TSA harasses two disabled children in Philadelphia

by Lisa Simeone on July 26, 2012

Reader LeeAnne Clark has given us permission to reprint her account of watching the TSA harass two disabled children at Philadelphia International Airport (PHL). As we’ve reported at TSA News many times, the TSA seems to have a penchant for singling out children, the elderly, the disabled, the sick, the weak, those least able to fight back — though they also heap plenty of abuse on other people, as well.

Since Daniel Rubin of the Philadelphia Inquirer first wrote about the case of 4-year-old Ryan Thomas, who was made to remove his leg braces and practically crawl through the checkpoint, stories of the TSA abusing disabled people have continued to pile up. (Incidentally, contrary to claims in the press, the boy’s father, Bob Thomas, said that the TSA did not apologize to him or his wife, despite the fact that forcing them to remove their son’s leg braces is explicitly against TSA policy. Thomas left his comment at the TSA Blog on February 22, 2010, at 2:52 pm.)

What follows is an edited version of LeeAnne Clark’s words, first posted at Travel Underground:

I witnessed something in an airport that made me sick to my stomach. And that says a lot, because at this point the TSA’s abuses have become so routine that one would think nothing would surprise me, or any of us really. Especially after my own sexual assaults at LAX and OKC, and my elderly disabled mother’s assaults at Burbank and Atlanta. But I couldn’t believe it was happening in front of my own eyes.

Yesterday I saw the TSA harass two young disabled children. I have no photos or video – at the time that I saw it, I was going through the checkpoint myself and my phone was in my bag in a tray. But I assure you that what I saw happened as I describe.

. . . There were two long lines snaking out on either side of the checkpoint, both feeding into a few x-rays and a couple of metal detectors. I noticed in the other line there were two young, handicapped children – they appeared to be around 8 to 10, a boy and a girl, in wheelchairs. They were obviously both physically and mentally handicapped, with two adults (a man and a woman – not sure if they were the parents or caregivers, but I’ll call them Mom and Dad). They had to wait through the long, circuitous line. Not sure why – don’t they routinely allow wheelchairs to skip the lines? But they waited, and arrived at the end of the line right around the same time I did. As I stood waiting to push my bins through the x-ray I saw the TSOs bring them to an unused metal detector/screening area nearby.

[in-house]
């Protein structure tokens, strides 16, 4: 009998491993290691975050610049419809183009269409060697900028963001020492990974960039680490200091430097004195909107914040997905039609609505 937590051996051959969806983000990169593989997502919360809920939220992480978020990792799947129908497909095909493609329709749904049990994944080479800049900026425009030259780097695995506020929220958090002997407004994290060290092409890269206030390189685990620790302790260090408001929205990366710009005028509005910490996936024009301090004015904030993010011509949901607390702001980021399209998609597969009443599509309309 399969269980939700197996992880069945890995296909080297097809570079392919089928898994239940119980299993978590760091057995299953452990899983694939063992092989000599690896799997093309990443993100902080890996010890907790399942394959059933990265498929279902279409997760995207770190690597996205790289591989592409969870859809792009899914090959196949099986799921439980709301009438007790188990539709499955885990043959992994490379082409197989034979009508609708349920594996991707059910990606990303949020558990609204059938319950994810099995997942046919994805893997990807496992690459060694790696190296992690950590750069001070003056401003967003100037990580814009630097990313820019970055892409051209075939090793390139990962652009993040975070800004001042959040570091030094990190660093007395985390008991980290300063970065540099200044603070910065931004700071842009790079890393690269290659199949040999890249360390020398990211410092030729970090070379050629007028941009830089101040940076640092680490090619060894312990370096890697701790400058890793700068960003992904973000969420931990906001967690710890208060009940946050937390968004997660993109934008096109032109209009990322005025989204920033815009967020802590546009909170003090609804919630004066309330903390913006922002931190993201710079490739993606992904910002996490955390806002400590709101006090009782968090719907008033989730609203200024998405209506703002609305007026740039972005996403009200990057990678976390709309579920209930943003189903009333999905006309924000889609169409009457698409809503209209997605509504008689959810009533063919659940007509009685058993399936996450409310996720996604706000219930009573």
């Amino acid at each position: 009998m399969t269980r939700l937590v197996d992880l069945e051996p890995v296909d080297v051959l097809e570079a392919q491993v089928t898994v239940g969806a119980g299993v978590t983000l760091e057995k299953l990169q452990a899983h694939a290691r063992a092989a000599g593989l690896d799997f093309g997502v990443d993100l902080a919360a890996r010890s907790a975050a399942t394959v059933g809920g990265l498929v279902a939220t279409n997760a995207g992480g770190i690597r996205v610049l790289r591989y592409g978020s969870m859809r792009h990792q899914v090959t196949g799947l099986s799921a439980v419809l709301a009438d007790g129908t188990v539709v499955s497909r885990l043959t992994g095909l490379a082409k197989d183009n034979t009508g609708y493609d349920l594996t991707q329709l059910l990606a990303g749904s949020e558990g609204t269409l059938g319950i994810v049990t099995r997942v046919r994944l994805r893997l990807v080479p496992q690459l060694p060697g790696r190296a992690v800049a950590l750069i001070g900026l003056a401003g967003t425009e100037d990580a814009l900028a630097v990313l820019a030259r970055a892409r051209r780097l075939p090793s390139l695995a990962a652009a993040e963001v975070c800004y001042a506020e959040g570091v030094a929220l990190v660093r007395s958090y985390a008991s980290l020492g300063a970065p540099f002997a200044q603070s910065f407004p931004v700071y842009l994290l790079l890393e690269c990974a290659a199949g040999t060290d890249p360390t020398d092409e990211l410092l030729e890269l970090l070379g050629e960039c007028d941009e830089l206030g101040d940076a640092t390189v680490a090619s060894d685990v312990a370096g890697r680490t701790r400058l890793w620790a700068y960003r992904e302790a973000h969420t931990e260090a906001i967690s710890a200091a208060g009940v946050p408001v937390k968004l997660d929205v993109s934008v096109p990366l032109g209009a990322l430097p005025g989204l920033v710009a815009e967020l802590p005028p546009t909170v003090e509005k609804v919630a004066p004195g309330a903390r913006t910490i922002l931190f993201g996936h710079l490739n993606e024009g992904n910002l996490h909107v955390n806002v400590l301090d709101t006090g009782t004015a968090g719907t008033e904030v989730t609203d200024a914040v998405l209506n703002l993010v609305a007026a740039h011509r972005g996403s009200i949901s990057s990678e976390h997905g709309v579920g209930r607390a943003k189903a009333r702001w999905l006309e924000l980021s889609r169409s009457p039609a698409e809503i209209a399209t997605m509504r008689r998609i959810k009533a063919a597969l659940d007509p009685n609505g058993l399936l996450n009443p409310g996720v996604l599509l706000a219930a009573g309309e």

And here’s where it gets disgusting. They made each child get OUT of their wheelchair and walk through the detectors – alone! These children were clearly profoundly mentally handicapped, and could not understand what was happening. They made the Dad walk through first, then left Mom to try to get each child out of their chair and through the detector. The girl was more mobile than the boy, who could barely stand on his own . . . but they made him get up out of his chair. Neither of them seemed to want to go anywhere near that big metal box, and it was clear the Mom was having difficulty getting them to understand what they wanted them to do.

The girl finally managed to get through it alone, but meanwhile the boy was having trouble getting through the metal detector at all. I could tell the Mom was asking if she could walk through with him, but they kept shaking their heads no. I’m telling you, that poor boy could barely walk – he appeared to have some form of cerebral palsy, but I’m just speculating. He was standing unsteadily on shaky legs, cowering and clinging to his Mom, who was obviously trying to persuade him to walk forward. Why did they make the kids get out of their wheelchairs at all? Don’t they usually screen handicapped people IN their chairs? I just don’t understand that. The boy looked terrified, and both he and the Mom looked very upset.

And that’s all I saw. At this point I was already through the checkpoint. I’d gathered my belongings and put my shoes back on, and then stood there watching the Mom trying to get the boy to walk, when a burly female TSO walked over to me, stood in front of me blocking my vision and asked me what I was doing. I said “oh, just watching you guys abuse more disabled kids,” and then I walked away because, well, I had to catch my flight. I wish I’d had time to watch the rest of it, and I wish I had more courage and bravado to DO something about it, or at least pull out my cell phone and video it. But I’m just a traveler . . . just an average American with a flight to catch, things on my mind, family to say goodbye to as they caught their flights home. And I had to be at work this morning, so I couldn’t chance getting detained and prevented from flying for “interfering with the screening process.”

And that, folks, is how they manage to keep committing these atrocities: because they have terrorized us to the point where we’re afraid for ourselves if we speak up. I feel sick about it, but I was not in a position to be an outspoken activist at that moment. I was tired and running a bit late, and I just wanted to go home. I can only hope that those kids were allowed to get through the checkpoint without too much more harassment.

I thank LeeAnne for allowing us to repost her account.

(Photo: Flickr Creative Commons/AshKyd)

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